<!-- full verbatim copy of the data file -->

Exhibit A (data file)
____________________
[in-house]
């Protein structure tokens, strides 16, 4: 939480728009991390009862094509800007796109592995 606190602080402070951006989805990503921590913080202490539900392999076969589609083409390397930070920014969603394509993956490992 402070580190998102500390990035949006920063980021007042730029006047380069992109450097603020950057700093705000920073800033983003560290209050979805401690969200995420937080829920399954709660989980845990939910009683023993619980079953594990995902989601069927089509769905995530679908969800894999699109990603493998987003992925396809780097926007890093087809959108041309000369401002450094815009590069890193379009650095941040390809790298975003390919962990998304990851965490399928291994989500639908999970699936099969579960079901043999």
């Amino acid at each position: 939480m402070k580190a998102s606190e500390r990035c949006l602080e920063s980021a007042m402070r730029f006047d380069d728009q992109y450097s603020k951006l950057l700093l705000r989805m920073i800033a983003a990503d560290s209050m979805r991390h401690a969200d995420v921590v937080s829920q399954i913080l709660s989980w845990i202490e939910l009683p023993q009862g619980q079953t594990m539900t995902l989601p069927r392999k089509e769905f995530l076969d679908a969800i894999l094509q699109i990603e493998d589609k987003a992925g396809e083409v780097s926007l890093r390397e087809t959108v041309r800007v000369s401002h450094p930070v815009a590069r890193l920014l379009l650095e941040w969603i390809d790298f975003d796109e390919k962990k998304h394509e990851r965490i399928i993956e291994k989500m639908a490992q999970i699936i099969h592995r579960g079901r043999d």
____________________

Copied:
[in-house]
């Protein structure tokens, strides 16, 4: 939480728009991390009862094509800007796109592995 606190602080402070951006989805990503921590913080202490539900392999076969589609083409390397930070920014969603394509993956490992 402070580190998102500390990035949006920063980021007042730029006047380069992109450097603020950057700093705000920073800033983003560290209050979805401690969200995420937080829920399954709660989980845990939910009683023993619980079953594990995902989601069927089509769905995530679908969800894999699109990603493998987003992925396809780097926007890093087809959108041309000369401002450094815009590069890193379009650095941040390809790298975003390919962990998304990851965490399928291994989500639908999970699936099969579960079901043999």
């Amino acid at each position: 939480m402070k580190a998102s606190e500390r990035c949006l602080e920063s980021a007042m402070r730029f006047d380069d728009q992109y450097s603020k951006l950057l700093l705000r989805m920073i800033a983003a990503d560290s209050m979805r991390h401690a969200d995420v921590v937080s829920q399954i913080l709660s989980w845990i202490e939910l009683p023993q009862g619980q079953t594990m539900t995902l989601p069927r392999k089509e769905f995530l076969d679908a969800i894999l094509q699109i990603e493998d589609k987003a992925g396809e083409v780097s926007l890093r390397e087809t959108v041309r800007v000369s401002h450094p930070v815009a590069r890193l920014l379009l650095e941040w969603i390809d790298f975003d796109e390919k962990k998304h394509e990851r965490i399928i993956e291994k989500m639908a490992q999970i699936i099969h592995r579960g079901r043999d």